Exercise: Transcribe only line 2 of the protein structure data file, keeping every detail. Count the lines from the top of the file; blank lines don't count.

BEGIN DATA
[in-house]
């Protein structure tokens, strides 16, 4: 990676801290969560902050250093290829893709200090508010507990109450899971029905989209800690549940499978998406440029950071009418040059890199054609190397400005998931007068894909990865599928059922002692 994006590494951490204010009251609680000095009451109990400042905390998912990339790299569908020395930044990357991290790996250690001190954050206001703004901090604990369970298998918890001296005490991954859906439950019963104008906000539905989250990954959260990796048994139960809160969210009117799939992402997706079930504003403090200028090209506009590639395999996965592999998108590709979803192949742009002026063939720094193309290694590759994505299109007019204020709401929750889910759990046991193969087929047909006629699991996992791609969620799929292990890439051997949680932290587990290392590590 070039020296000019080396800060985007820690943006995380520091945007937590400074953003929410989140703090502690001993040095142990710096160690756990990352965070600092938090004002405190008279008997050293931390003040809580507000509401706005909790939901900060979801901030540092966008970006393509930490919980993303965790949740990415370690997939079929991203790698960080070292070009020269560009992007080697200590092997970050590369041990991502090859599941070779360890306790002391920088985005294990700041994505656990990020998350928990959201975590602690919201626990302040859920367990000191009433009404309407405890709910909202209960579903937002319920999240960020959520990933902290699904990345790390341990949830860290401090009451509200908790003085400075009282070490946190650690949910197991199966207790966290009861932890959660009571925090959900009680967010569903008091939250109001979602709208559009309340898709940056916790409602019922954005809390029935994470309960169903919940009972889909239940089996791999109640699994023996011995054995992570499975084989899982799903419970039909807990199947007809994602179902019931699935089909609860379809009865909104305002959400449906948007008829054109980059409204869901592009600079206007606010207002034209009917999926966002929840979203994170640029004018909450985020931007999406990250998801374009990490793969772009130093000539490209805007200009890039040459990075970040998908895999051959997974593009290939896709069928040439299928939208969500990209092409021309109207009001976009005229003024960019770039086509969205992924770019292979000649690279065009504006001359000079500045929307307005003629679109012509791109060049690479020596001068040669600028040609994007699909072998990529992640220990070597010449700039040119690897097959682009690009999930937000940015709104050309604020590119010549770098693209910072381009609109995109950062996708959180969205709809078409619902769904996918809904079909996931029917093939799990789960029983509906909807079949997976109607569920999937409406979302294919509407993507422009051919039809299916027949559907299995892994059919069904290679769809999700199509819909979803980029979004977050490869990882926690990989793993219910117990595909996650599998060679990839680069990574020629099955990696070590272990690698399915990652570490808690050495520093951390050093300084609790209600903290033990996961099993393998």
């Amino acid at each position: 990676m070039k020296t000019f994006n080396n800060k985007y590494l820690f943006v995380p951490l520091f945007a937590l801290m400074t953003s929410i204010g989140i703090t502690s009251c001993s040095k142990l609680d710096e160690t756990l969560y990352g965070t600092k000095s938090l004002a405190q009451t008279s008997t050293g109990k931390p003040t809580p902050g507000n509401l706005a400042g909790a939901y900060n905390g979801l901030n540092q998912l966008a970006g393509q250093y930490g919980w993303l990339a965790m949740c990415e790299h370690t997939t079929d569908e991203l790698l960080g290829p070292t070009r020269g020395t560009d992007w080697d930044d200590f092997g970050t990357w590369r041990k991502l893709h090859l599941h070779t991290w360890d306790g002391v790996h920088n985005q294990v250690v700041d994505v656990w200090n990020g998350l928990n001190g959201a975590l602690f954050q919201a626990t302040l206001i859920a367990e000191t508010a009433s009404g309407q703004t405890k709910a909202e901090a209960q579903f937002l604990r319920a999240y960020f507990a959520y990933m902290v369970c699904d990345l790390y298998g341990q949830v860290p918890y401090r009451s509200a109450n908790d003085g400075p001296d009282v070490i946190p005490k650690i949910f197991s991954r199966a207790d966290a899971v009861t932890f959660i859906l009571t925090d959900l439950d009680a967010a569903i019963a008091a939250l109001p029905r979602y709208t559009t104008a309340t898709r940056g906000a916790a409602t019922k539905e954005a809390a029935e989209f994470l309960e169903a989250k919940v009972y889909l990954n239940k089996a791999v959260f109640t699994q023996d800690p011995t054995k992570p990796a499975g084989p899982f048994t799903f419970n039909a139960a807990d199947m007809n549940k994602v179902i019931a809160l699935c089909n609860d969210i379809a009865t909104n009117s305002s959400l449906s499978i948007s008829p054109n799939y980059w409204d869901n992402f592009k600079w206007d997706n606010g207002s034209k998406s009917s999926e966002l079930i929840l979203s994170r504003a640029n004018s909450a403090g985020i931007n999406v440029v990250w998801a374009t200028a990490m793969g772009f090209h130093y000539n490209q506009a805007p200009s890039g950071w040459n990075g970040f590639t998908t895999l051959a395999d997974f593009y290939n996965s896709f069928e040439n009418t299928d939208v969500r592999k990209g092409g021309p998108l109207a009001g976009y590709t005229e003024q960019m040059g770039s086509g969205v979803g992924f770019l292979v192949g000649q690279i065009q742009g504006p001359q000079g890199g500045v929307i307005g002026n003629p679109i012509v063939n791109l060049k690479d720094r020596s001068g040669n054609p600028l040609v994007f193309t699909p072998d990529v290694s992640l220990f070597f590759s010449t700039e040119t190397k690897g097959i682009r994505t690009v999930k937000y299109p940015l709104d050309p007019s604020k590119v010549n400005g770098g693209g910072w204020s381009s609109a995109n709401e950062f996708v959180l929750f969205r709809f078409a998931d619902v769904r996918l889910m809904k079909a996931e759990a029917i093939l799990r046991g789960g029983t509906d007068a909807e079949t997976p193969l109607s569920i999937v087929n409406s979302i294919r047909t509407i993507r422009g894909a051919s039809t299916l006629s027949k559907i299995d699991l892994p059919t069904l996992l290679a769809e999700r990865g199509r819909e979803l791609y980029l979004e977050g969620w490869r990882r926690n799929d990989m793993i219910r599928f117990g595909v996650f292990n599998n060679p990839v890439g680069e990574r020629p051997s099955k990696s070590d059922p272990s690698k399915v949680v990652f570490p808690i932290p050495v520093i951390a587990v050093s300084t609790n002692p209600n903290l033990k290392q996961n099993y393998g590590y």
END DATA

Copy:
């Protein structure tokens, strides 16, 4: 990676801290969560902050250093290829893709200090508010507990109450899971029905989209800690549940499978998406440029950071009418040059890199054609190397400005998931007068894909990865599928059922002692 994006590494951490204010009251609680000095009451109990400042905390998912990339790299569908020395930044990357991290790996250690001190954050206001703004901090604990369970298998918890001296005490991954859906439950019963104008906000539905989250990954959260990796048994139960809160969210009117799939992402997706079930504003403090200028090209506009590639395999996965592999998108590709979803192949742009002026063939720094193309290694590759994505299109007019204020709401929750889910759990046991193969087929047909006629699991996992791609969620799929292990890439051997949680932290587990290392590590 070039020296000019080396800060985007820690943006995380520091945007937590400074953003929410989140703090502690001993040095142990710096160690756990990352965070600092938090004002405190008279008997050293931390003040809580507000509401706005909790939901900060979801901030540092966008970006393509930490919980993303965790949740990415370690997939079929991203790698960080070292070009020269560009992007080697200590092997970050590369041990991502090859599941070779360890306790002391920088985005294990700041994505656990990020998350928990959201975590602690919201626990302040859920367990000191009433009404309407405890709910909202209960579903937002319920999240960020959520990933902290699904990345790390341990949830860290401090009451509200908790003085400075009282070490946190650690949910197991199966207790966290009861932890959660009571925090959900009680967010569903008091939250109001979602709208559009309340898709940056916790409602019922954005809390029935994470309960169903919940009972889909239940089996791999109640699994023996011995054995992570499975084989899982799903419970039909807990199947007809994602179902019931699935089909609860379809009865909104305002959400449906948007008829054109980059409204869901592009600079206007606010207002034209009917999926966002929840979203994170640029004018909450985020931007999406990250998801374009990490793969772009130093000539490209805007200009890039040459990075970040998908895999051959997974593009290939896709069928040439299928939208969500990209092409021309109207009001976009005229003024960019770039086509969205992924770019292979000649690279065009504006001359000079500045929307307005003629679109012509791109060049690479020596001068040669600028040609994007699909072998990529992640220990070597010449700039040119690897097959682009690009999930937000940015709104050309604020590119010549770098693209910072381009609109995109950062996708959180969205709809078409619902769904996918809904079909996931029917093939799990789960029983509906909807079949997976109607569920999937409406979302294919509407993507422009051919039809299916027949559907299995892994059919069904290679769809999700199509819909979803980029979004977050490869990882926690990989793993219910117990595909996650599998060679990839680069990574020629099955990696070590272990690698399915990652570490808690050495520093951390050093300084609790209600903290033990996961099993393998």